-) New cmd line switch --silent, which is equal to --loglevel=ERROR

-) Environment variables LILYPOND_VERBOSE (sets --verbose) and
   LILYPOND_DEBUGLEVEL are processed before the cmd line options to specify
   a different default debuglevel. An explicit cmd line option --loglevel, 
   --silent or --verbose overrides this.
   So you can now set a loglevel of WARNING globally by 
   and any call to lilypond that does not use an explicit --loglevel will
   only print warnings.
   Order of evaluation (later ones override): LILYPOND_VERBOSE,
   LILYPOND_LOGLEVEL, explicit cmd line args (--loglevel, --silent, --verbose)

-) A loglevel can also be given as a numeric value (undocumented), which 
   specifies the loglevel as a bitmask (i.e. if a developer wants to test
   just warnings, but no errors). This might also be used for finer-grained
   debug output for developers, see below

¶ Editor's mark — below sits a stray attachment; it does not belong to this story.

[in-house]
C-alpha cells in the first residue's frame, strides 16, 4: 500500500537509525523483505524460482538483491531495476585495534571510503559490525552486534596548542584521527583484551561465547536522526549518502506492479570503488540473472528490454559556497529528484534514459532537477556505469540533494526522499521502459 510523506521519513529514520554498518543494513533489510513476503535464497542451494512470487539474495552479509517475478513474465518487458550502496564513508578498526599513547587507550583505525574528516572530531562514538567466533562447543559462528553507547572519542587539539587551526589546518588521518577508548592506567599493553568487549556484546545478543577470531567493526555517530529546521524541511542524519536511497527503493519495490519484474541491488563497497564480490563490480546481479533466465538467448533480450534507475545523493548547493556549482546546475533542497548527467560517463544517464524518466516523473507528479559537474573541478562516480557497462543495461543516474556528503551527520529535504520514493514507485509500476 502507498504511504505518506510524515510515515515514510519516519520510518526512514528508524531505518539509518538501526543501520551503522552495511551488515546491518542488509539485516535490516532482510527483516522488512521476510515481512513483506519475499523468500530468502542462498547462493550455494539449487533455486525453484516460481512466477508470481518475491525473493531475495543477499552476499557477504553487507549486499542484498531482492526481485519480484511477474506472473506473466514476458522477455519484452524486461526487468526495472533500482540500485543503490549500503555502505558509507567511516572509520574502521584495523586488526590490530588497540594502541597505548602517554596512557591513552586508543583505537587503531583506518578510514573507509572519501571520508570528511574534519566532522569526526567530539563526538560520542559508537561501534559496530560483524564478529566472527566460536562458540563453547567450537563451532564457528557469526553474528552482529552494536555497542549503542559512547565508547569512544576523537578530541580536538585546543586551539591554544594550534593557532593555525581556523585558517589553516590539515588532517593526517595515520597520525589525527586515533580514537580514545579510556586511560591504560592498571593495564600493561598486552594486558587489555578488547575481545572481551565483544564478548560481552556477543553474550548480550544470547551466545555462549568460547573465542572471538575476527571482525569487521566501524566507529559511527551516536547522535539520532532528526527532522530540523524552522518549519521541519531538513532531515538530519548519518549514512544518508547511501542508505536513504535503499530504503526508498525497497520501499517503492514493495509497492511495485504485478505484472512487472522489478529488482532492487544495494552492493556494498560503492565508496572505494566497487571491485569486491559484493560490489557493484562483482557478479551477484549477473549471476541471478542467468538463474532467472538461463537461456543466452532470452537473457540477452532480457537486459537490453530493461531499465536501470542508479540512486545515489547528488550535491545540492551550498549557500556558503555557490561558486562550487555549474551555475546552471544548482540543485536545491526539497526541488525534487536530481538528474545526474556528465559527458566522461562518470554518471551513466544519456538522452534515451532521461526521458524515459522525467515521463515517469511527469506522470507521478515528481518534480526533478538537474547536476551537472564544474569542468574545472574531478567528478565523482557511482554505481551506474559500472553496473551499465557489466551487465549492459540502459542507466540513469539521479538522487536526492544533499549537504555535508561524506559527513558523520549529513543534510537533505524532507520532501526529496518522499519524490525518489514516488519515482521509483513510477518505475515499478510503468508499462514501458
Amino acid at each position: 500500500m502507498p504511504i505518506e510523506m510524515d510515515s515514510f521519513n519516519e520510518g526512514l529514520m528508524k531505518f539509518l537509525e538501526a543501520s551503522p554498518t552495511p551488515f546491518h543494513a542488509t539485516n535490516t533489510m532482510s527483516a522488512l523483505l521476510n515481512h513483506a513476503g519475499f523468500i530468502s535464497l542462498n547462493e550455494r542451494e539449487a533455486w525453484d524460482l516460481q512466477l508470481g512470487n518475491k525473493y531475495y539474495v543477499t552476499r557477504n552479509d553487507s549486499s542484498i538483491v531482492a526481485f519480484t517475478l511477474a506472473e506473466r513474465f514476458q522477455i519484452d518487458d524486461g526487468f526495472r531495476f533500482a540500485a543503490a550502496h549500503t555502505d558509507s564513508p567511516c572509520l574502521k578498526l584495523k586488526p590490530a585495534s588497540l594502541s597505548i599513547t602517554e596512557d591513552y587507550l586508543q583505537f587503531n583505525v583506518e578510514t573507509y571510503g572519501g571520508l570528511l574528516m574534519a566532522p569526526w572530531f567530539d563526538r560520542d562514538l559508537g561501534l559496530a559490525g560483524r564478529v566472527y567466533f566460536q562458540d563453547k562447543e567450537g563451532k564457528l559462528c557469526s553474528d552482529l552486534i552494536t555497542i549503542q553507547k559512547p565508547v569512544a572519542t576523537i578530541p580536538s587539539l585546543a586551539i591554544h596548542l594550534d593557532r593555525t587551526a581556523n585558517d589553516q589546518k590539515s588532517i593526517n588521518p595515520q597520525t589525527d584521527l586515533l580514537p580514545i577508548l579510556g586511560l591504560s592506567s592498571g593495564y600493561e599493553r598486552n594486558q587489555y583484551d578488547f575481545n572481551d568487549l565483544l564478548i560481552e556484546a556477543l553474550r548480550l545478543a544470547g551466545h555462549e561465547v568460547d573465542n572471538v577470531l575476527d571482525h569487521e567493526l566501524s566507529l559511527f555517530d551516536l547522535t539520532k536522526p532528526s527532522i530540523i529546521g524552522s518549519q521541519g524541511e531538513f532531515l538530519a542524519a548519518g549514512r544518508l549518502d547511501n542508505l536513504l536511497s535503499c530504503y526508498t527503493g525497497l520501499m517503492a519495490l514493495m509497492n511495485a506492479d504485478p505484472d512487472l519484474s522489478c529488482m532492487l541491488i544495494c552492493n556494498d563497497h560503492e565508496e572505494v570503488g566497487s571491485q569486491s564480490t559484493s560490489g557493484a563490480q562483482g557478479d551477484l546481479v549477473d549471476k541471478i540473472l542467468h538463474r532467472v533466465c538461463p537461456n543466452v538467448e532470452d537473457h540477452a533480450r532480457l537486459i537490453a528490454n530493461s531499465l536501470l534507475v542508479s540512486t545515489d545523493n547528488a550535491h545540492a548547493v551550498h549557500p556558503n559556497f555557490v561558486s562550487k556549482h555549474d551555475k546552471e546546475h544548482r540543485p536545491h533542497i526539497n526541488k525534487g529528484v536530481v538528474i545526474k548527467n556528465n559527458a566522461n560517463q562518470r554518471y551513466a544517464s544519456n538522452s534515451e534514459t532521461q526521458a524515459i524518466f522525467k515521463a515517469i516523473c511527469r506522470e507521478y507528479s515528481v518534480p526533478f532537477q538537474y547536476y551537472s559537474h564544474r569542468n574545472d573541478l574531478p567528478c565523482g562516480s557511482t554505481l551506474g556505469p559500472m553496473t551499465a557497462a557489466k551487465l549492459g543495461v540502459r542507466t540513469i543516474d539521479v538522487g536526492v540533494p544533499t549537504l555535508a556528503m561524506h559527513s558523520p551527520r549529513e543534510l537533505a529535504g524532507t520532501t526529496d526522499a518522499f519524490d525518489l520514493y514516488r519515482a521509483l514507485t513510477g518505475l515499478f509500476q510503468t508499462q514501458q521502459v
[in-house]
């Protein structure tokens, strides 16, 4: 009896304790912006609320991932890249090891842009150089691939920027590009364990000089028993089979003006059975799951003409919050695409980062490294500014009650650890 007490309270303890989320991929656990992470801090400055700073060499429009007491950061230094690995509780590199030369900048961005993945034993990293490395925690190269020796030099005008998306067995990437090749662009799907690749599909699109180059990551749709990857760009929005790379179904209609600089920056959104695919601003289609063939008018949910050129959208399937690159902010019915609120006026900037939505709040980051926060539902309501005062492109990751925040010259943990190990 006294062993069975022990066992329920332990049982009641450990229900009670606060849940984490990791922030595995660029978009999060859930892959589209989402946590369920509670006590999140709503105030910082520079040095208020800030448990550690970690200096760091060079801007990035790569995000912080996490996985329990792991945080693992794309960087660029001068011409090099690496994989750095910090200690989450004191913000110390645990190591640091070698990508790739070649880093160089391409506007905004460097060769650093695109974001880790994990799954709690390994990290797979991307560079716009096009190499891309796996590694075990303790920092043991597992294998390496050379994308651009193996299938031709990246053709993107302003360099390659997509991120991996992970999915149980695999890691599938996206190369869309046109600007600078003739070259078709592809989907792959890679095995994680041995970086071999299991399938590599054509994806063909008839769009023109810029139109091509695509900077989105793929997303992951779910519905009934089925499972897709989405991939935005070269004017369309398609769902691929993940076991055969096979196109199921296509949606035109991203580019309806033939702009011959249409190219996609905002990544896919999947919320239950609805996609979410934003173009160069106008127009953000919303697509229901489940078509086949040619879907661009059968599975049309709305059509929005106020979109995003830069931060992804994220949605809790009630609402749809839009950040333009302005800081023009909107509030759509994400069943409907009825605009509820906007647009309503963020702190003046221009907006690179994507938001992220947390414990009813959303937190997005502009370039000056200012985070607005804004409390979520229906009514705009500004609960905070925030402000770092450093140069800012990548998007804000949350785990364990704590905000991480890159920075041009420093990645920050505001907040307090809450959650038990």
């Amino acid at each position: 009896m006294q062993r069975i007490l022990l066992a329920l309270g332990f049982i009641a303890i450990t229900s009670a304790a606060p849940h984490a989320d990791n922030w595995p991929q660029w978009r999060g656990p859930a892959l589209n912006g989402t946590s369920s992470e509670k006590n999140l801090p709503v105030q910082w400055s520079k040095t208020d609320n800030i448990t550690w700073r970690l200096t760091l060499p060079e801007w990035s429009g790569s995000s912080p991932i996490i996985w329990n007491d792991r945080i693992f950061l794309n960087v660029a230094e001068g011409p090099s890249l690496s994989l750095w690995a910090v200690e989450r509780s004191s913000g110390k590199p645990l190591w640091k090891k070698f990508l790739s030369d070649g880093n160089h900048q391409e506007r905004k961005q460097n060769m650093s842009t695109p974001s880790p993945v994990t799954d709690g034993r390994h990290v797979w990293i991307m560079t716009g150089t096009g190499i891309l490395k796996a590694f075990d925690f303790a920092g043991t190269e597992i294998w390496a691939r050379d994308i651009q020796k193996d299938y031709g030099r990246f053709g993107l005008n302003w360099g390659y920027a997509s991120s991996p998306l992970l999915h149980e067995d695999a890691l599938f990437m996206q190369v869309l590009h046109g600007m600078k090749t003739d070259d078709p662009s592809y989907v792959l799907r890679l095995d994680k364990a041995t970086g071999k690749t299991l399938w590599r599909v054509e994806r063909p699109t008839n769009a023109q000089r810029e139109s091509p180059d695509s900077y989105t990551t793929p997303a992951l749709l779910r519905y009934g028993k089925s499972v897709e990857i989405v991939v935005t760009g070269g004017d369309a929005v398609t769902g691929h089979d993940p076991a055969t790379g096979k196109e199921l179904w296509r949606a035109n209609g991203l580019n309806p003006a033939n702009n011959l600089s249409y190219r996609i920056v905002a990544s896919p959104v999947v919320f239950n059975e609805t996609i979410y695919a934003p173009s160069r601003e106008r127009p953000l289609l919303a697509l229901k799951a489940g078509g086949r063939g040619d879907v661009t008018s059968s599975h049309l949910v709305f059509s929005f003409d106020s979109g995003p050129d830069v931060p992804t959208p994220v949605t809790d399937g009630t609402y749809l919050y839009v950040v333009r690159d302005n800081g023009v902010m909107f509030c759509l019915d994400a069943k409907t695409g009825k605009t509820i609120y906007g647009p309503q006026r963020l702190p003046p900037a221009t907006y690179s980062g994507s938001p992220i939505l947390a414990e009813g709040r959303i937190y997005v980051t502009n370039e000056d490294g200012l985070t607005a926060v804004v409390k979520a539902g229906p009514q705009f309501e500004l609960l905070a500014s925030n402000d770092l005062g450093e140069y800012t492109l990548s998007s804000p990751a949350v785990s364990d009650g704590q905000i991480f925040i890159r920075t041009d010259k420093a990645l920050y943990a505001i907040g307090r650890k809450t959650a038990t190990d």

-) The C interface (in, the C++ interface (in, which prints
   out exact location if the input is known) and the Guile interface
   (previously in, moved to to the log
   functions are basically unchanged:

     o) error (string); // Fatal error, exits lilypond!
     o) programming_error (string);
     o) non_fatal_error (string);
     o) warning (string);
     o) successful (string);
     o) progress_indication (string, bool newline = false);
     o) message (string, bool newline = true);
     o) debug_output (string, bool newline = true);
   The newline argument specifies whether the message should always start on a
   new line or not (i.e. continue a previous message on the same line, which
   is the default for progress_indication!)
     o) Input::error (string) // Error, does NOT exit lilypond immediately!
     o) Input::programming_error (string)
     o) Input::non_fatal_error (string)
     o) Input::warning (string)
     o) Input::message (string)
     o) Input::debug_output (string)
     o) (ly:error message args)   ;; Fatal error, exits lilypond!
     o) (ly:programming-error message args)
     o) (ly:warning message args)
     o) (ly:success message args)
     o) (ly:progress message args)
     o) (ly:message message args)
     o) (ly:debug message args)

However, there are some more things that I would like to implement: